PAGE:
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By MCN Editor editor@moviecitynews.com

WARNER BROS. DIGITAL DISTRIBUTION LAUNCHES “INSIDE THE SCRIPT” DIGITAL PUBLISHING INITIATIVE

MOVIE FANS CAN NOW OWN DIGITAL VERSIONS OF SCRIPTS FROM ICONIC FILMS INCLUDING “CASABLANCA,” “BEN-HUR,” “AN AMERICAN IN PARIS” AND “NORTH BY NORTHWEST” COMPLETE WITH RARE NOTES, PUBLICITY STILLS AND OTHER INTERACTIVE ASSETS

FIRST “INSIDE THE SCRIPT” TITLES NOW AVAILABLE ON iBOOKSTORE, KINDLE AND NOOK®
BURBANK, CALIF., April 30, 2012 – Warner Bros. Digital Distribution (WBDD) today announced the launch of “Inside the Script” – a digital publishing initiative that gives movie fans an innovative new way to go deep inside their favorite films.  Available now for iBookstore, Kindle and NOOK by Barnes & Noble, “Inside the Script” is a series of highly illustrated eBooks that contain the film’s actual shooting script, rare materials from the Warner Bros. Corporate Archive and much more.  The first series of “Inside the Script” titles are based on timeless, cinematic treasures including “Casablanca,” “Ben-Hur,” “An American in Paris” and “North by Northwest.”

“Inside the Script” offers movie fans an all-access pass to go behind-the-scenes of the films they know and love.  Every “Inside the Script” title includes the film’s complete shooting script in a customizable eBook format; dozens of chapters about the script and the film that detail the movie’s development; rare historical documents such as production notes, storyboards and candid photos; and an interactive image gallery of costumes, on-set stills, movie posters, set designs and behind-the-scenes photos.
“People love movies because of the stories they tell,” said Thomas Gewecke, President of Warner Bros. Digital Distribution. “Now we can give fans rarely seen details of how these stories came together and take their enjoyment of films to a whole new level.”
Highlighted elements from “Inside the Script” titles include:


“Casablanca”

- Jack Warner’s telegrams and memos
- Producer Hal Wallis’ script and production notes
- Production Code Administration letters, notes and seal of approval
- Telegram from producer Hal Wallis refuting his fight with Jack Warner

“Ben-Hur”
– Rare behind-the-scenes materials including makeup and wardrobe tests, production design sketches, sample matte paintings
- A forward and captions written by Charlton Heston’s son, Fraser C. Heston
- Excerpts from Charlton Heston’s acting and shooting journals during filming
- Details about the development of Panavision and MGM’s proprietary widescreen process (MGM Camera 65)


“An American in Paris”
- Full shooting script
- Detailed descriptions from continuity script’s musical numbers
- Treatment for the ballet sequence from Vincente Minnelli’s papers
- Set design paintings from the MGM production design collection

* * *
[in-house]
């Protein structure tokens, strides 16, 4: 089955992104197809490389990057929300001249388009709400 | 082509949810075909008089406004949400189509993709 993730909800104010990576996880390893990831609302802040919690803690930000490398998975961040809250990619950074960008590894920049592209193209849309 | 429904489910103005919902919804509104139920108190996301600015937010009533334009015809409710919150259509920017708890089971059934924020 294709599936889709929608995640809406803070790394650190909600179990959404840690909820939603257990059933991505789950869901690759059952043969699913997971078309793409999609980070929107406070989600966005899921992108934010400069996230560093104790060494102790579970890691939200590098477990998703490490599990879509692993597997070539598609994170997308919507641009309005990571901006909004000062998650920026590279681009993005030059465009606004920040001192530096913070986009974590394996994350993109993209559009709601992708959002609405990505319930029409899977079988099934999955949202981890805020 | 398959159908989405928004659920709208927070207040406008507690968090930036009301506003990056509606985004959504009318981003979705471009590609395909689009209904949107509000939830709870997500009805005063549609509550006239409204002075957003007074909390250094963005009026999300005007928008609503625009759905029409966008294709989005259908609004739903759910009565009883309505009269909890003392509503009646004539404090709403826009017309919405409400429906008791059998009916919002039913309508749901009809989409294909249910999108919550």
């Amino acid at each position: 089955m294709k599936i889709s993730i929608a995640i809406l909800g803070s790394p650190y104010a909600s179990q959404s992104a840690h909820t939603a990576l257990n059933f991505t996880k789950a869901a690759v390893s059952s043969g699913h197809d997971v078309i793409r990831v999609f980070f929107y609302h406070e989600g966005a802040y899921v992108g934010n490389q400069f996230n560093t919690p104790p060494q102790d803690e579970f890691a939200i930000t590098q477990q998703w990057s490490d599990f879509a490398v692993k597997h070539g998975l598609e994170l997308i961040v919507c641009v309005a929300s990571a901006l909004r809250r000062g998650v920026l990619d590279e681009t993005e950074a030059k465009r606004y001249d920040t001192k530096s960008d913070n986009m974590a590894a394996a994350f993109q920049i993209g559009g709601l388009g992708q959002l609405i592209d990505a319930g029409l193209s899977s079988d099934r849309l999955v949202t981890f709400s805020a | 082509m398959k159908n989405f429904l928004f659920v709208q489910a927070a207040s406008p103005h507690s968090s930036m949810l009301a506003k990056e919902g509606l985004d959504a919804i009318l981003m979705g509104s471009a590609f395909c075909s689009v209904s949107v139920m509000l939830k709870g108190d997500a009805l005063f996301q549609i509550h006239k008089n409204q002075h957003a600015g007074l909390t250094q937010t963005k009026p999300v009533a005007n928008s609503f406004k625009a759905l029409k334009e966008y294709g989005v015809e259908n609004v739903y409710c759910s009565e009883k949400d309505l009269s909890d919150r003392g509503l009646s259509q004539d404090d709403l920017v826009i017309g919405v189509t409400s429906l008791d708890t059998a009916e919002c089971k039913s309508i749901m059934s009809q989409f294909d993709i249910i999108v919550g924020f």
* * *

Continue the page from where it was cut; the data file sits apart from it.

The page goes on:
- Tickets to the film’s Hollywood premiere from MGM makeup artist John Truwe


“North by Northwest”
- Director Alfred Hitchcock’s editing and main title sequence notes
- Composer Bernard Herrmann’s music notes
- Photos and documents from Alfred Hitchcock’s papers:
- story department photos
- storyboards and photos of crop duster sequence
- production schedules and daily scene reports
- hair and makeup tests
- costume sketches
“Inside the Script” releases are now available for iBookstore, Kindle and NOOK for $9.99 per title.  For more information visit www.facebook.com/insidethescript.



About Warner Bros. Digital Distribution
Warner Bros. Digital Distribution (WBDD) oversees the electronic distribution of Warner Bros. Home Entertainment Group’s content through Video-On-Demand, Pay-Per-View, Electronic Sell-Through and Subscription Video-On-Demand via cable, satellite, online and mobile channels.   WBDD also distributes content through third party digital retailers and licensees.  A worldwide industry leader since its inception, WBDD also manages the Studio’s E-commerce sites that include WBShop.com and WarnerArchive.com.  Twitter: @WBDigitalDist

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“I was having issues with my script for It’s All About Love, so I called Ingmar Bergman and we ended up talking about everything but the script. He said, “Well, Festen is a masterpiece, so what are you going to do now?” At that point, I had not decided if I was going to make It’s All About Love, so I answered, “Hmmm, I don’t know. Maybe this, maybe that.” There was just a long pause, and then he said, “You’re fucked.” I said, “Well, how can you know?” “Well, Thomas, you always have to decide your next movie before the movie you’re doing presently opens.” And I said, “Why is that?” “Well, two things can happen. One thing is that you fail, and then you’ll feel scared and humiliated. It’ll get into your head. Second, and even worse, you have success, and then you’ll want more of it, or you’ll want to maintain it. But if you decide on your next film while you’re in the middle of editing, it becomes a very nonchalant choice. And then it’s shorter from the heart to the hand.”
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